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Journey’s Jonathan Cain Believes His Music is His Fruit

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When asked how Journey’s immense success affected him, especially as a young man, Jonathan responds differently than one would expect.  His focus isn’t on the fame, fortune, or excesses that come with the rock and roll world, though he admits that was all part of the territory.  

Instead, Jonathan looks back at those days from his perspective as a committed believer, seeing that God provided tremendous opportunities for five young men. “With the right mindset, success is satisfying and rewarding, you’re on the top of the mountain.  It also represents years of failure to get there and shows perseverance.”  

Jonathan says that with success comes the responsibility to use it for good purposes.  He believes that a Christian’s success should be used to strengthen the church by sharing one’s time, talent, and resources.  “The church is the heart of every community,” he states, “and we need to support it.”  He comments on how the church has suffered during the pandemic and encourages believers to return to and invest in their local churches.    


Jonathan was raised in a Catholic family in Chicago, and has been a believer since his childhood.  As a little boy, he wanted to help people and planned to become a priest, but after a heartache, he put God on hold for most of his adult life.  When he was eight years old, a fellow student set their school on fire, which resulted in the deaths of 92 children and three nuns.  Young Jonathan couldn’t reconcile a loving God with such a senseless tragedy and felt abandoned by Him.  

That feeling remained for many years, despite his significant personal and professional successes.  Jonathan’s father, Leonard, a staunch Christian, kept encouraging his son in his faith and music career.  In fact, Journey’s smash hit, "Don’t Stop Believin" came from Leonard saying those very words to his son when he was struggling to make it in the music business.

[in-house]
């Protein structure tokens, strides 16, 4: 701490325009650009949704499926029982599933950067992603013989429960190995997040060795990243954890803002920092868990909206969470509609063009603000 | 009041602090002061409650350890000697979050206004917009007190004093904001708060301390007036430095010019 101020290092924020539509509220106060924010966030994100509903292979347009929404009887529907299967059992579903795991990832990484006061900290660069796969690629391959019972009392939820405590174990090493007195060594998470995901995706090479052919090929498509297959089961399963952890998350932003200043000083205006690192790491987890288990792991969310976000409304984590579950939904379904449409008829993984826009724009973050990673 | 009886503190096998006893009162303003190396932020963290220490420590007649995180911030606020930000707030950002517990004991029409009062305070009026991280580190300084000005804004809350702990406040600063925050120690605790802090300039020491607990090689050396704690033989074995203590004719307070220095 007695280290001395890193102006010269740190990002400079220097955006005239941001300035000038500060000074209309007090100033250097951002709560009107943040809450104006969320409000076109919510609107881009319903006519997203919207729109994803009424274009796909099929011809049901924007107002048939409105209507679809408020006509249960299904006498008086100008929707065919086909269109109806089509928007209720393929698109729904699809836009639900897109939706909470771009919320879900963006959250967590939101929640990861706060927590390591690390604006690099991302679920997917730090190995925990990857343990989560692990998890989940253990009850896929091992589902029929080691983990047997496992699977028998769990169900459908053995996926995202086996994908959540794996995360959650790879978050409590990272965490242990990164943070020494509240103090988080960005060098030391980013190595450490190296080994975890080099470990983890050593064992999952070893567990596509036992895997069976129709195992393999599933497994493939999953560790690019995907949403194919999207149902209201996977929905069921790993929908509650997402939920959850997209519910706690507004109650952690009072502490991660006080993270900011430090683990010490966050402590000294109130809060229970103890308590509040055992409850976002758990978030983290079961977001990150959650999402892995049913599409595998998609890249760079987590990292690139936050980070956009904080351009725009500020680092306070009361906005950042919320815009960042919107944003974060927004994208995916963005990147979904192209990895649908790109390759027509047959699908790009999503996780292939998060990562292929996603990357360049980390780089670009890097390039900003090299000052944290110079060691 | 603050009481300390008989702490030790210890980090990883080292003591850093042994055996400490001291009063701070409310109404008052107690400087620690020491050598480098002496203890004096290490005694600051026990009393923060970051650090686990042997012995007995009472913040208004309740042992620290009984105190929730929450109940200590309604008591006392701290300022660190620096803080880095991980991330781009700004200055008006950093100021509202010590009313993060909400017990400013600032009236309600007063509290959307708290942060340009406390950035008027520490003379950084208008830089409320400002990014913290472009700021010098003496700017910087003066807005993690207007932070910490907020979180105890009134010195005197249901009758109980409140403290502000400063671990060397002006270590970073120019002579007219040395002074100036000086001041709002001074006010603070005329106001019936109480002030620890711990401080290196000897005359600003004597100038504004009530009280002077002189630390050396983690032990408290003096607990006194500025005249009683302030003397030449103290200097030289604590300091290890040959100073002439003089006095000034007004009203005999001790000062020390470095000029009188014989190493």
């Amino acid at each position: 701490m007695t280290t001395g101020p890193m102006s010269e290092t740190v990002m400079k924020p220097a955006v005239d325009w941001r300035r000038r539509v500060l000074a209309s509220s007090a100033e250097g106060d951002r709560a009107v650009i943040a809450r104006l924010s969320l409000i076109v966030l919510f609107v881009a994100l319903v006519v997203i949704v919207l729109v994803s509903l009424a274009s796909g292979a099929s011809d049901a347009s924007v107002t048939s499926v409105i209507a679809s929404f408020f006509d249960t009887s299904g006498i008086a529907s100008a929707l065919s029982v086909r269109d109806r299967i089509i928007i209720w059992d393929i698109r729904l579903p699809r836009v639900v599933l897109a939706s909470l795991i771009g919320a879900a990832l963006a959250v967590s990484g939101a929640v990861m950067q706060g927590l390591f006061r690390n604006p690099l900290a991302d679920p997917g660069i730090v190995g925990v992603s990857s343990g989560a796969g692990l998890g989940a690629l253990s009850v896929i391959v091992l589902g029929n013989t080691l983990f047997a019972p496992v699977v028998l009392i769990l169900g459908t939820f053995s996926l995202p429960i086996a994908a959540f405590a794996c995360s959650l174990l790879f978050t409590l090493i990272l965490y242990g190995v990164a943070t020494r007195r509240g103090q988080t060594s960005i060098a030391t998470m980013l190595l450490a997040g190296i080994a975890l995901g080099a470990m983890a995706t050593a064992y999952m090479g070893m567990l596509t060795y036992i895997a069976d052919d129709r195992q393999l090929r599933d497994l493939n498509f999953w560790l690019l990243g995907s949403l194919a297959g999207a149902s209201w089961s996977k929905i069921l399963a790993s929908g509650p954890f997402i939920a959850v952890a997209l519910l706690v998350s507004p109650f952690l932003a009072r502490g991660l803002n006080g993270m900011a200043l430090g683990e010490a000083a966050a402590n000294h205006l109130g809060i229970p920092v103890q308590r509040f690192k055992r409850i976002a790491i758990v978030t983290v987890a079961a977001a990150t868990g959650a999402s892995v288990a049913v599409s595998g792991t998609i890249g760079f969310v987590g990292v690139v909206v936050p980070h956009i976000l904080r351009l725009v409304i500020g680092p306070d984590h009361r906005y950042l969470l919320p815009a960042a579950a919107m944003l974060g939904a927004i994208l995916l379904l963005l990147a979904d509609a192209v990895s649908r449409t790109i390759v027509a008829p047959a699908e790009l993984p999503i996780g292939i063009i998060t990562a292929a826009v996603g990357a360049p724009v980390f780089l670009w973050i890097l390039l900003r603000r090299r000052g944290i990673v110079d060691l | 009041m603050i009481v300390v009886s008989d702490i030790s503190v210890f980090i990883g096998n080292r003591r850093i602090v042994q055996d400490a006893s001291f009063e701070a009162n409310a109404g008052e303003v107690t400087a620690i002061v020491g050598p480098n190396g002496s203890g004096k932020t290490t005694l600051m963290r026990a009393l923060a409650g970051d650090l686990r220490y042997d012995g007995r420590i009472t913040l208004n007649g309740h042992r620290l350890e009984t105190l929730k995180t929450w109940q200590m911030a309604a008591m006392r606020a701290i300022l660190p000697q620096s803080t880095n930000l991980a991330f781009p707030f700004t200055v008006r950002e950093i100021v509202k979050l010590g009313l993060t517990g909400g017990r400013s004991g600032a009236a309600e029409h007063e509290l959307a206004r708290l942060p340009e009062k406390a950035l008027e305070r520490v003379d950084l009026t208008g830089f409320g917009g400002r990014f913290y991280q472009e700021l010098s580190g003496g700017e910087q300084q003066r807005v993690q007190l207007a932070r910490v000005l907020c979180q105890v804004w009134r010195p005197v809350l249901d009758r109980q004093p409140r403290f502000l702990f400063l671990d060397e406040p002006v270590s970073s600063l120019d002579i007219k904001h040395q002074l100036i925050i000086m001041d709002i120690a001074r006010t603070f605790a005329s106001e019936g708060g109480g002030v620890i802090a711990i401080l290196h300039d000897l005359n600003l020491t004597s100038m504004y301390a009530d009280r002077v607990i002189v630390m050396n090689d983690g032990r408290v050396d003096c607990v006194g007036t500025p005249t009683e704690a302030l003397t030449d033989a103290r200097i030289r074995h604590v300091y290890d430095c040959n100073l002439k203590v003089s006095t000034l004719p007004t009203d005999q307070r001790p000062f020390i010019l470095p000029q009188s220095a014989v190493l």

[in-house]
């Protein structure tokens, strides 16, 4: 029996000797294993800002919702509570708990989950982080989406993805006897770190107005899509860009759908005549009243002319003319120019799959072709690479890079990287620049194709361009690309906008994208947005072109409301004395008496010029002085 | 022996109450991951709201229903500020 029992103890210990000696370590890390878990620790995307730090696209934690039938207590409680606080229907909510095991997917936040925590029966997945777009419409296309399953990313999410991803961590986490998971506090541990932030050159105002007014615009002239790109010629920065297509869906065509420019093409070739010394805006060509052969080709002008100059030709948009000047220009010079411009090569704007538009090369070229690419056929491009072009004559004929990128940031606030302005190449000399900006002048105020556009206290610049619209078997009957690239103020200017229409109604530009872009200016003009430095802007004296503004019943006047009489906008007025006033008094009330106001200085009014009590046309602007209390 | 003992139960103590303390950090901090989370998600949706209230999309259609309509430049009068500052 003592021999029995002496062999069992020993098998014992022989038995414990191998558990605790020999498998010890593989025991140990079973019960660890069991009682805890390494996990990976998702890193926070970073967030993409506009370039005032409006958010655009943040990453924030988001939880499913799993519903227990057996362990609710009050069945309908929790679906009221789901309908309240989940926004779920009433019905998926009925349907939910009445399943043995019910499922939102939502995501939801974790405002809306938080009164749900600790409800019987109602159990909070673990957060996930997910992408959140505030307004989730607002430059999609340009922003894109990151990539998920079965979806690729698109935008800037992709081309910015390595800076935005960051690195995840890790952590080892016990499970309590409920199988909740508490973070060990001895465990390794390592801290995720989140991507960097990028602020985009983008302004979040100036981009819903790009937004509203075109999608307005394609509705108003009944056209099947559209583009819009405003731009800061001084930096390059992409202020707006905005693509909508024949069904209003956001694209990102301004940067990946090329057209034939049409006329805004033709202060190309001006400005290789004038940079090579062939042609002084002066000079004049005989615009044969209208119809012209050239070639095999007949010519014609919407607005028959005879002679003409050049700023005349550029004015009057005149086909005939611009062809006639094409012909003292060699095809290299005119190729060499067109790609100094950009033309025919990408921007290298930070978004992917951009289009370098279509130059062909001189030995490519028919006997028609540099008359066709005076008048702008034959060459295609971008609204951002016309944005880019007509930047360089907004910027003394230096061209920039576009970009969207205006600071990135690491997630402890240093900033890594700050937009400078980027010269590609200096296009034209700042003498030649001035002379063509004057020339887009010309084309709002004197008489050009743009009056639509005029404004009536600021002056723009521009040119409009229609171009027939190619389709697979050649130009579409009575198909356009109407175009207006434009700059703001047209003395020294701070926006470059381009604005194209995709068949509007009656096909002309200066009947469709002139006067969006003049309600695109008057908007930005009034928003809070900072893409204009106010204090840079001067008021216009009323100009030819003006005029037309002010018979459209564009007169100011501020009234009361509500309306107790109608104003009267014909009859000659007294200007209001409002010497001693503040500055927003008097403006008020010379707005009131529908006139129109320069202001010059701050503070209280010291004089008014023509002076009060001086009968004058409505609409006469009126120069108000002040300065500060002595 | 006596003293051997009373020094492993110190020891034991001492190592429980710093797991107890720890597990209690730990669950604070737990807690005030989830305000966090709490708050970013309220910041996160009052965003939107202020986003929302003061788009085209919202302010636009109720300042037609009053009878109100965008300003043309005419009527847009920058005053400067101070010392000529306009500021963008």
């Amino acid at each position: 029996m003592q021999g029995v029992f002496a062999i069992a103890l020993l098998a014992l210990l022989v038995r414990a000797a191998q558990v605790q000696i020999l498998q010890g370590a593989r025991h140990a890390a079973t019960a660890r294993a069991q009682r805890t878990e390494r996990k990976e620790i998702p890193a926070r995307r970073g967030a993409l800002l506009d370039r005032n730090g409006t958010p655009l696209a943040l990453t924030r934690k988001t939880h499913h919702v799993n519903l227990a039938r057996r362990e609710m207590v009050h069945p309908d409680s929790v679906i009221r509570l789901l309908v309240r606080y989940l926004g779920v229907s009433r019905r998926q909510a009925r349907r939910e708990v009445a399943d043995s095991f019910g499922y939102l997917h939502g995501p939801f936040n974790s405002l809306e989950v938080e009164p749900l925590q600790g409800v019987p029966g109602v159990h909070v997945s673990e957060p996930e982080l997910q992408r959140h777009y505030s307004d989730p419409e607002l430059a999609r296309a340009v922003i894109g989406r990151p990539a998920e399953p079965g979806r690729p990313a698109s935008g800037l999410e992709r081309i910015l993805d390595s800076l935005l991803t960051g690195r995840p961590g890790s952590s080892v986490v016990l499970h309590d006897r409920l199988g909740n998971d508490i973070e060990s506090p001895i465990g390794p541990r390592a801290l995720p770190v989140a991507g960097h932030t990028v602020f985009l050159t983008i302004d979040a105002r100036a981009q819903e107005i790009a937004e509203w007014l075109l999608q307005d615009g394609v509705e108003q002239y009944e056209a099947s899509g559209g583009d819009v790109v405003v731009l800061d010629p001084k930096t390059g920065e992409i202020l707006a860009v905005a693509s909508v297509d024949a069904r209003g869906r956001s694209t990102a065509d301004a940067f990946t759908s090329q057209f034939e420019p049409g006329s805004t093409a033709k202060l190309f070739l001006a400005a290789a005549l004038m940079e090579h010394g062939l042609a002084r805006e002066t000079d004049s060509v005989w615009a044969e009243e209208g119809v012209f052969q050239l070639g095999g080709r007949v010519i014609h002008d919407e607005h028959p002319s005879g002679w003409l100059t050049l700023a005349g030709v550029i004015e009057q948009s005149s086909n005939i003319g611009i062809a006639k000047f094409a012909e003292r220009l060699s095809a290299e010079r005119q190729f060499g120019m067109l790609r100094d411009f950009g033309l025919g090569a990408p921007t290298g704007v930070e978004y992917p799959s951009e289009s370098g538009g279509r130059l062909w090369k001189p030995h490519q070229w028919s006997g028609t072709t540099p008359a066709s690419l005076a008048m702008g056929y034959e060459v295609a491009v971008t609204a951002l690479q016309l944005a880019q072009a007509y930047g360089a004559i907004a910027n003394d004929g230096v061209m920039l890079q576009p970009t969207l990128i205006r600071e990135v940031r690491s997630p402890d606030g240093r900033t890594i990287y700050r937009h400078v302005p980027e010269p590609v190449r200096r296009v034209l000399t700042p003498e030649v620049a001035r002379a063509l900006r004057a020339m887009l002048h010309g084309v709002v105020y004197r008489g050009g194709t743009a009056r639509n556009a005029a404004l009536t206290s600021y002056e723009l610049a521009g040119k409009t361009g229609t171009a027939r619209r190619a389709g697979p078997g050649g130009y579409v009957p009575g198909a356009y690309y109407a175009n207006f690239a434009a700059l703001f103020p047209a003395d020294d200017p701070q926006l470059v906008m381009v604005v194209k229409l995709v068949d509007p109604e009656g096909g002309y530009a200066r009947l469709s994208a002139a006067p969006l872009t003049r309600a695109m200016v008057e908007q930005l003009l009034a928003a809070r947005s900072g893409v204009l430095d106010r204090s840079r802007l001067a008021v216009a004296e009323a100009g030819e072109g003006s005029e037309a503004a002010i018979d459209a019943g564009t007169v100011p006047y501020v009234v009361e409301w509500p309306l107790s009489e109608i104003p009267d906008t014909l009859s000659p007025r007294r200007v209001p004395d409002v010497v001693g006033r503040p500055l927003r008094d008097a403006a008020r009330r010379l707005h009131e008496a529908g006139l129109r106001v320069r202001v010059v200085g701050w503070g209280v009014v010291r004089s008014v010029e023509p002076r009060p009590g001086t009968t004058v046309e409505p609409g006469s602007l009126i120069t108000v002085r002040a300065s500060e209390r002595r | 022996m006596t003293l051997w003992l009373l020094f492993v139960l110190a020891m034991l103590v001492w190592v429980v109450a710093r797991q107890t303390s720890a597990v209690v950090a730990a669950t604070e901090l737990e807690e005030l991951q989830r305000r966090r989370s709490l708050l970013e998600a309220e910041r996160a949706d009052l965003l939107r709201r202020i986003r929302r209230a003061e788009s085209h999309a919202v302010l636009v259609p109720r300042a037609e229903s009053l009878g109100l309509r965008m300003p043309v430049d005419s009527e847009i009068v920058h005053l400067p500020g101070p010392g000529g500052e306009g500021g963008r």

Jonathan married twice and had three children by his second wife.  It was then he decided to take his kids to church, and also found help and comfort for his past hurts in the counsel of his pastor.  Years later, after that marriage ended in divorce, Jonathan started dating Paula White, whom he’d met on a flight.  They talked about faith in God, and she told him that God loves him and “wants his son back.”  That eventually led him to recommit his life to the Lord, and the two married in 2015.  “It’s never too late to return,” Jonathan says. “Look at me.”


Jonathan still plays keyboards, writes songs, and tours with Journey, and has also developed his solo career, producing music to express his renewed faith.  He’s written and produced five worship albums in as many years, and is now working on his sixth.  “Oh Lord, Lead Us” is his new single from that collection.  “I wanted a New Year’s song for the church and based it on a passage in 2 Chronicles about seeking His face,” he says.  

“It’s time to make a new commitment to God.  Coming out of the Covid lockdown, I wanted to make a statement musically.  Being beaten down, closed up, and with churches shuttered by the quarantine lockdowns, it seemed to me that we needed to make ourselves brand new again.  Covid was mentally really tough for a lot of people.  We needed something with a little joy in it,” he says.  “I consider myself a psalmist; my fruit is my music.”  

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